On the evolution of salt lakes: Episodic convection beneath an evaporating salt lake

D A Nield, C T Simmons, A V Kuznetsov, J D Ward

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    33 Citations (Scopus)


    [1] The transient evolution of salt lake brines and the accompanying underlying groundwater salinity distribution with depth is discussed. A convective-diffusive equation with a novel surface source term modeling the evaporative process is introduced, and an approximate analytical solution of this equation is obtained using a perturbation approach. A linear stability analysis of the resulting solution is carried out. For typical field-scale parameters, the model predicts that instability may initially occur within timescales on the order of weeks or decades and that a near-surface layer of salty fluid whose thickness is on the order of decimeters is responsible for the initial onset of convection. Furthermore, the analysis indicates that when convection starts, the decimeter layer mixes, and this results in the loss of the destabilizing force. In this period, the salty fluid diffuses downward. This results in a return to a hydrologic system, where the salt profile is then well mixed throughout, but now with a background concentration with a higher average salinity. The process can then repeat for an extensive but finite period as the surface layer and subsurface groundwater concentration eventually become hypersaline and where salt precipitation occurs. We have called this phenomenon episodic convection. Variable-density groundwater flow and solute transport modeling experiments of a field-based salt lake system confirm the existence of episodic convection and semiquantitatively validate the findings of the analytical approach.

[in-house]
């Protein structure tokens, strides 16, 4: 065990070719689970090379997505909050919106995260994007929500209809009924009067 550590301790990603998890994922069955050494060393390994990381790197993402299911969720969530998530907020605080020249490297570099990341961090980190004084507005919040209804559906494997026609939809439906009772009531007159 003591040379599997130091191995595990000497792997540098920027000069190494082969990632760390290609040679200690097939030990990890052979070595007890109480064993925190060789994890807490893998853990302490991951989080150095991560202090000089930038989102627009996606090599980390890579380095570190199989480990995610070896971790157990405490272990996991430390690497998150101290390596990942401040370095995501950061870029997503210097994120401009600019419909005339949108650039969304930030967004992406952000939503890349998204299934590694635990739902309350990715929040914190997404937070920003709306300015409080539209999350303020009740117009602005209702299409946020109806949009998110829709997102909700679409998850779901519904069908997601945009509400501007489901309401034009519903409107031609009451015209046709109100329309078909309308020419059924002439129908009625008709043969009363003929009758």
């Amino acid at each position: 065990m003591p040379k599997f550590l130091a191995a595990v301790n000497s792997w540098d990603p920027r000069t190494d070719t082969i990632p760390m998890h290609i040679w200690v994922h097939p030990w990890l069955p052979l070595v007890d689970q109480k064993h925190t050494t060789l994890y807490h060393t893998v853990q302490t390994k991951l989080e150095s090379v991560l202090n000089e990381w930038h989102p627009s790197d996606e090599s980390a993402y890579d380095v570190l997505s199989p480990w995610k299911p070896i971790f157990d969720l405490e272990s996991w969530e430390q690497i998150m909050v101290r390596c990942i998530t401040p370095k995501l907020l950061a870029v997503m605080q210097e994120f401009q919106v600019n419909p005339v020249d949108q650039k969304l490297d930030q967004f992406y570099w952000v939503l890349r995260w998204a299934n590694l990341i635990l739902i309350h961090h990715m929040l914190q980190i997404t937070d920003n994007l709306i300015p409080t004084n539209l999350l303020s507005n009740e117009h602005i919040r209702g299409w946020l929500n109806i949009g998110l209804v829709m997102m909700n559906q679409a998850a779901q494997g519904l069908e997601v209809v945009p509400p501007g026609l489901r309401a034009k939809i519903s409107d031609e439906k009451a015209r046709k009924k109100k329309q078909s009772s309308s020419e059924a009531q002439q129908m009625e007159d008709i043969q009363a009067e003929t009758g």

Original languageEnglish
    Article numberW02439
    Number of pages13
    JournalWater Resources Research
    Issue number2
    Publication statusPublished - Aug 2008


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